Building A Navigation That Changes Dynamically on Scroll Using React Hooks

When I started building websites with React, I also wondered how I was going to build a navigation that changed dynamically on a user scroll activity.

It turns out that it was a lot easier than I thought. Let’s take a look at how to achieve this.

  1. Create Navigation Component

I’ll assume you have the necessary React app setup. In your source folder (src), create a file, and call it Navigation.js. To create our react-navigation, we’ll use a functional component like so:

import React from "react";

The above Navigation component simply returns an unordered list with links to various sections of your site.

2. Add Navigation Styling

Next, we will create the styling for the navigation component. There are several ways of doing this, however, we will use the inline style approach to enable us to manipulate the styling for our navigation when the user scrolls.

We will create two objects containing the styling properties we want to dynamically change:

const navTop = {
backgroundColor: "#333",
transition: "all 0.3s",
};

Adding this to our component, we have:

import React from "react";

You can also add a default styling for the above component in a separate CSS file (Navigation.css) on your source folder and add to the Navigation component like so:

import React from "react";
import "./Navigation.css"

3. Implement React Hooks!

This is where the magic happens, we introduce React hooks. If you don’t know about React hooks, you might want to learn more about them. They come in very handy for helping us create functional components with states.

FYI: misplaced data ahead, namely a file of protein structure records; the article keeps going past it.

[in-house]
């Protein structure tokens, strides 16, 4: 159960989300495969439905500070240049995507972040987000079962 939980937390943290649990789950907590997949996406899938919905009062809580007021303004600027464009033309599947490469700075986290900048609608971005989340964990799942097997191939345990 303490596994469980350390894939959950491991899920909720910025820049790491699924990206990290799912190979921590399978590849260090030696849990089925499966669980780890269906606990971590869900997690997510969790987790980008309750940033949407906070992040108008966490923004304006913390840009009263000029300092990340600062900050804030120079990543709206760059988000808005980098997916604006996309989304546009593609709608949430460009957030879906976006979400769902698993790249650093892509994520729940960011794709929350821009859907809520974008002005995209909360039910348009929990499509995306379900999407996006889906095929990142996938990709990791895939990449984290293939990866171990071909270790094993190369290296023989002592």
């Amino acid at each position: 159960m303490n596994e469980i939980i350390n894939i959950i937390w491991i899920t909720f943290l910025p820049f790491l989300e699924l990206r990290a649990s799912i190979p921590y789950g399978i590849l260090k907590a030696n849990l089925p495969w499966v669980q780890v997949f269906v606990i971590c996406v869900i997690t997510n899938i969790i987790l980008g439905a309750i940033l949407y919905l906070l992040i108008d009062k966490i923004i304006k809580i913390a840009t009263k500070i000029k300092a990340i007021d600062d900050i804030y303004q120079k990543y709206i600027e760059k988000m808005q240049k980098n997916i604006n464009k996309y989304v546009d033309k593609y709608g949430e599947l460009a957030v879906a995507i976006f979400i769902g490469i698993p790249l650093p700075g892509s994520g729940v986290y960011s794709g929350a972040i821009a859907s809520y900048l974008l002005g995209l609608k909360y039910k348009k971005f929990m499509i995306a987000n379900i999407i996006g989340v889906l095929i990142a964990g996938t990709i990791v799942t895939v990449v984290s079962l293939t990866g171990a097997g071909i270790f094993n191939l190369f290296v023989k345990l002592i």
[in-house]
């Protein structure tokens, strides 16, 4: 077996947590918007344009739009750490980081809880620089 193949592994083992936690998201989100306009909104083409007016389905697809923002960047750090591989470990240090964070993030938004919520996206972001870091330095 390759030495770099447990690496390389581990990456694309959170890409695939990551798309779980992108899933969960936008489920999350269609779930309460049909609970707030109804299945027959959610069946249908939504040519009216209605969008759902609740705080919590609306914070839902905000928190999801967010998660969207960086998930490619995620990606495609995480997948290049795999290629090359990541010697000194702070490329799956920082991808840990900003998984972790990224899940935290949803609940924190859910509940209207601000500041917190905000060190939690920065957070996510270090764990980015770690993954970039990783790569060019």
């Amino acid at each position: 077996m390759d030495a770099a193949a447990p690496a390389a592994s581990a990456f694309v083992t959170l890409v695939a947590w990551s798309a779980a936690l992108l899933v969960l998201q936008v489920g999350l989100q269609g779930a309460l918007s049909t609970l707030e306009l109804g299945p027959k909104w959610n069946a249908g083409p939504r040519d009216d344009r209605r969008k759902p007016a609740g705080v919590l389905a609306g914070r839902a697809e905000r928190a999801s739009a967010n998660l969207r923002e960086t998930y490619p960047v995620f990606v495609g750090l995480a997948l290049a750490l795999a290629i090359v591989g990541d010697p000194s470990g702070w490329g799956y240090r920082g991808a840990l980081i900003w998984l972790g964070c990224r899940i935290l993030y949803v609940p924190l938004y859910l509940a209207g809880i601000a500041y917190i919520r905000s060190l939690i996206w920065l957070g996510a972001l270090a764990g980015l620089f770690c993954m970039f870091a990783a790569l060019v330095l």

Before now, this was only possible with class components, but now we can achieve state management with functional components using React Hooks! The hooks will help us change the state of the component when the user scrolls.

For our component, we will use 2 React hooks namely: useState & useEffect hooks.

import React, { useState, useEffect } from "react";

The useState react hook helps us set the initial state (navState) of the Navigation component to our navTop object and helps us specify the setter method (setNavState) which changes the navState when the user scrolls.

const [navState, setNavState] = useState(navTop);

We would also specify that the style for our Navigation component should be the navState like so:

<ul className="nav" style={navState}>

Adding the above lines of code to our component and we have:

import React, { useState, useEffect } from "react";
import "./Navigation.css"

And finally, we use the useEffect hook to capture the onscroll event of the window. This allows us to destructure the window object’s properties and test for when the user scrolls to a particular point (in this case, 100px before the bottom of the screen):

useEffect(() => {
window.onscroll = () => {
const { innerHeight: height, scrollY: scrollPosition } = window;
scrollPosition > height - 100
? setNavState(navScroll)
: setNavState(navTop);
};
}, []);

Adding this to our component we have this:

import React, { useState, useEffect } from "react";
import "./Navigation.css"

Conclusion

And finally, we have a complete Navigation component that responds dynamically to the user’s scrolling activity using React Hooks. You can see an example of this on a pet project of mine at CodeHub.pro.

Now you too can create something cool of your choice.

Happy coding…

Full Stack Engineer